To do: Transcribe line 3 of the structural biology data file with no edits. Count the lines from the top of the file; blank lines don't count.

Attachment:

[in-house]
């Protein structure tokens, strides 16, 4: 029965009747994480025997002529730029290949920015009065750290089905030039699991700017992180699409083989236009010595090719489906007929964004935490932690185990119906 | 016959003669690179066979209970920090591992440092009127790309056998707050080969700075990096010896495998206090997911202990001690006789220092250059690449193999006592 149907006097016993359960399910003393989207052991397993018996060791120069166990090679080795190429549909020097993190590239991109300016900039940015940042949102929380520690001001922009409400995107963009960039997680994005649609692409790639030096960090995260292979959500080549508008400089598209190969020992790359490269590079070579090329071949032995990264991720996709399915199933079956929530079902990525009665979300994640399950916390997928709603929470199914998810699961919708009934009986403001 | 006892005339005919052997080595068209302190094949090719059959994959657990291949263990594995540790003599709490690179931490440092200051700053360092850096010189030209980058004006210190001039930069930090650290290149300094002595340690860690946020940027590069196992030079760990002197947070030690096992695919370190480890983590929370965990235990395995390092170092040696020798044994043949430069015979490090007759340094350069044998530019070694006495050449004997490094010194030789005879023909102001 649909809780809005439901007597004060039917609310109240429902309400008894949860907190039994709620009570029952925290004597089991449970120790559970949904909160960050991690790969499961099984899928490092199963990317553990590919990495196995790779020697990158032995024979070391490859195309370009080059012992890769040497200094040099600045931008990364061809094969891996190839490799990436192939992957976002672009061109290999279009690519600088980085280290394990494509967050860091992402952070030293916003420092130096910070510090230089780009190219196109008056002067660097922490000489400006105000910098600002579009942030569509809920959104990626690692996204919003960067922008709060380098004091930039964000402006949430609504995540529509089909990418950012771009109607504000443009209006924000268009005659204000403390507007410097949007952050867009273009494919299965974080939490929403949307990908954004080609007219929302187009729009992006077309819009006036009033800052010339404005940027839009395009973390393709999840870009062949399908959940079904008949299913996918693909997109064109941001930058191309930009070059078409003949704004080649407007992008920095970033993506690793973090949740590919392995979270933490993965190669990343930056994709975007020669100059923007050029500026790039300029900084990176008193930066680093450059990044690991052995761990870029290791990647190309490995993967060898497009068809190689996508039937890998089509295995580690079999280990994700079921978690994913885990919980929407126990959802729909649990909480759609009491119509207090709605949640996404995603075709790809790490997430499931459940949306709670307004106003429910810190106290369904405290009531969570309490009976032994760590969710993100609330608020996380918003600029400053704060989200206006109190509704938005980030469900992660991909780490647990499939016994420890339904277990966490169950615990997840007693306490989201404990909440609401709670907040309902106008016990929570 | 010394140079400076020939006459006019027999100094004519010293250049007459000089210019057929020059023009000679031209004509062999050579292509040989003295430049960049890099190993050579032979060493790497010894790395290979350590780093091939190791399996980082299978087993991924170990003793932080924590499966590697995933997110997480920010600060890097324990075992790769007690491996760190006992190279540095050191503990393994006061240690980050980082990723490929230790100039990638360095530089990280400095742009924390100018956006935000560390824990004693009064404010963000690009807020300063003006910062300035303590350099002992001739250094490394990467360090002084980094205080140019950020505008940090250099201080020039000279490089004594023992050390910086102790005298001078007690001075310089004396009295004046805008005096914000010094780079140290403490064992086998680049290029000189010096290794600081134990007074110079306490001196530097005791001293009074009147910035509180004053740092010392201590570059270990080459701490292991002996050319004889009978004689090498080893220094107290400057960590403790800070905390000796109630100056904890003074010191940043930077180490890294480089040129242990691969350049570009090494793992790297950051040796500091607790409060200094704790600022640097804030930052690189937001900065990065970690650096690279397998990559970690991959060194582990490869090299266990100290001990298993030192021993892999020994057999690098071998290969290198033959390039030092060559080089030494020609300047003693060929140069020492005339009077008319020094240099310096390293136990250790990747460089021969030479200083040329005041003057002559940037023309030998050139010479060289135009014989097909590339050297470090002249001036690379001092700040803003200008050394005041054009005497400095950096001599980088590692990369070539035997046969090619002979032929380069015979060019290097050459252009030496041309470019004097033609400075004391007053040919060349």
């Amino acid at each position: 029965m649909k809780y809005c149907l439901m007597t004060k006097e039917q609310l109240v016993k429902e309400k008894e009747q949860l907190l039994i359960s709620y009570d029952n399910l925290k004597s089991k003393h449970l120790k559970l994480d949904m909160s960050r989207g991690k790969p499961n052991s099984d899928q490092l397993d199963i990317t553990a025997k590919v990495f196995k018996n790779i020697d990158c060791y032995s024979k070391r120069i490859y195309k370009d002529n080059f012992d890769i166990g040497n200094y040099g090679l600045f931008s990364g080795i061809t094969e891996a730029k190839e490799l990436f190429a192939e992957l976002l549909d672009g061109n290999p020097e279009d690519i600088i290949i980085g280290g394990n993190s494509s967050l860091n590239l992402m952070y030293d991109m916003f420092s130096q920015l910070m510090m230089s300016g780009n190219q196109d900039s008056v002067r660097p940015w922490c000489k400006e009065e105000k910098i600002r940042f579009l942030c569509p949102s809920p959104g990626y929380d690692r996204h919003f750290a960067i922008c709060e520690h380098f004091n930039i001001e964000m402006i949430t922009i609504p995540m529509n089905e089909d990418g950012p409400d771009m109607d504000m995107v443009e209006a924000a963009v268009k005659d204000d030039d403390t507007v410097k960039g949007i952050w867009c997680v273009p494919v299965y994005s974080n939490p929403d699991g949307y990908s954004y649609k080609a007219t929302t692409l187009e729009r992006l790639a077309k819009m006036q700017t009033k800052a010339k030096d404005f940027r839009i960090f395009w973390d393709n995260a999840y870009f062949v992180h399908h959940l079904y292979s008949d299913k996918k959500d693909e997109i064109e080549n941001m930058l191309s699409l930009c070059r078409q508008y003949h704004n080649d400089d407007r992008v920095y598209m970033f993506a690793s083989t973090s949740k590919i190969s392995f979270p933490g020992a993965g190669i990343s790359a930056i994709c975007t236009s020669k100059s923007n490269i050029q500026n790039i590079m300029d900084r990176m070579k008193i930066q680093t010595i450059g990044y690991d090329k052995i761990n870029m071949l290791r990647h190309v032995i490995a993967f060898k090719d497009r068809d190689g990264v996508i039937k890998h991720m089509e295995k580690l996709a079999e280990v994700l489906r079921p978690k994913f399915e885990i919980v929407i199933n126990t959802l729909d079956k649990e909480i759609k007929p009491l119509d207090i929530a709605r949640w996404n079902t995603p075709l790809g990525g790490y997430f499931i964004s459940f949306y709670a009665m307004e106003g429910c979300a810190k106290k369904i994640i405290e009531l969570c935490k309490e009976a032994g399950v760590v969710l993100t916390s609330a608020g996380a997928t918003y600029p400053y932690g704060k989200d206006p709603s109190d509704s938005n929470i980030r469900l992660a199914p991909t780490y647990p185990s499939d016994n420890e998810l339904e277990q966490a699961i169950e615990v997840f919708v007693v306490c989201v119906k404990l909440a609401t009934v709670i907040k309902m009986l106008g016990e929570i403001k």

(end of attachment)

């Amino acid at each position: 029965m649909k809780y809005c149907l439901m007597t004060k006097e039917q609310l109240v016993k429902e309400k008894e009747q949860l907190l039994i359960s709620y009570d029952n399910l925290k004597s089991k003393h449970l120790k559970l994480d949904m909160s960050r989207g991690k790969p499961n052991s099984d899928q490092l397993d199963i990317t553990a025997k590919v990495f196995k018996n790779i020697d990158c060791y032995s024979k070391r120069i490859y195309k370009d002529n080059f012992d890769i166990g040497n200094y040099g090679l600045f931008s990364g080795i061809t094969e891996a730029k190839e490799l990436f190429a192939e992957l976002l549909d672009g061109n290999p020097e279009d690519i600088i290949i980085g280290g394990n993190s494509s967050l860091n590239l992402m952070y030293d991109m916003f420092s130096q920015l910070m510090m230089s300016g780009n190219q196109d900039s008056v002067r660097p940015w922490c000489k400006e009065e105000k910098i600002r940042f579009l942030c569509p949102s809920p959104g990626y929380d690692r996204h919003f750290a960067i922008c709060e520690h380098f004091n930039i001001e964000m402006i949430t922009i609504p995540m529509n089905e089909d990418g950012p409400d771009m109607d504000m995107v443009e209006a924000a963009v268009k005659d204000d030039d403390t507007v410097k960039g949007i952050w867009c997680v273009p494919v299965y994005s974080n939490p929403d699991g949307y990908s954004y649609k080609a007219t929302t692409l187009e729009r992006l790639a077309k819009m006036q700017t009033k800052a010339k030096d404005f940027r839009i960090f395009w973390d393709n995260a999840y870009f062949v992180h399908h959940l079904y292979s008949d299913k996918k959500d693909e997109i064109e080549n941001m930058l191309s699409l930009c070059r078409q508008y003949h704004n080649d400089d407007r992008v920095y598209m970033f993506a690793s083989t973090s949740k590919i190969s392995f979270p933490g020992a993965g190669i990343s790359a930056i994709c975007t236009s020669k100059s923007n490269i050029q500026n790039i590079m300029d900084r990176m070579k008193i930066q680093t010595i450059g990044y690991d090329k052995i761990n870029m071949l290791r990647h190309v032995i490995a993967f060898k090719d497009r068809d190689g990264v996508i039937k890998h991720m089509e295995k580690l996709a079999e280990v994700l489906r079921p978690k994913f399915e885990i919980v929407i199933n126990t959802l729909d079956k649990e909480i759609k007929p009491l119509d207090i929530a709605r949640w996404n079902t995603p075709l790809g990525g790490y997430f499931i964004s459940f949306y709670a009665m307004e106003g429910c979300a810190k106290k369904i994640i405290e009531l969570c935490k309490e009976a032994g399950v760590v969710l993100t916390s609330a608020g996380a997928t918003y600029p400053y932690g704060k989200d206006p709603s109190d509704s938005n929470i980030r469900l992660a199914p991909t780490y647990p185990s499939d016994n420890e998810l339904e277990q966490a699961i169950e615990v997840f919708v007693v306490c989201v119906k404990l909440a609401t009934v709670i907040k309902m009986l106008g016990e929570i403001k």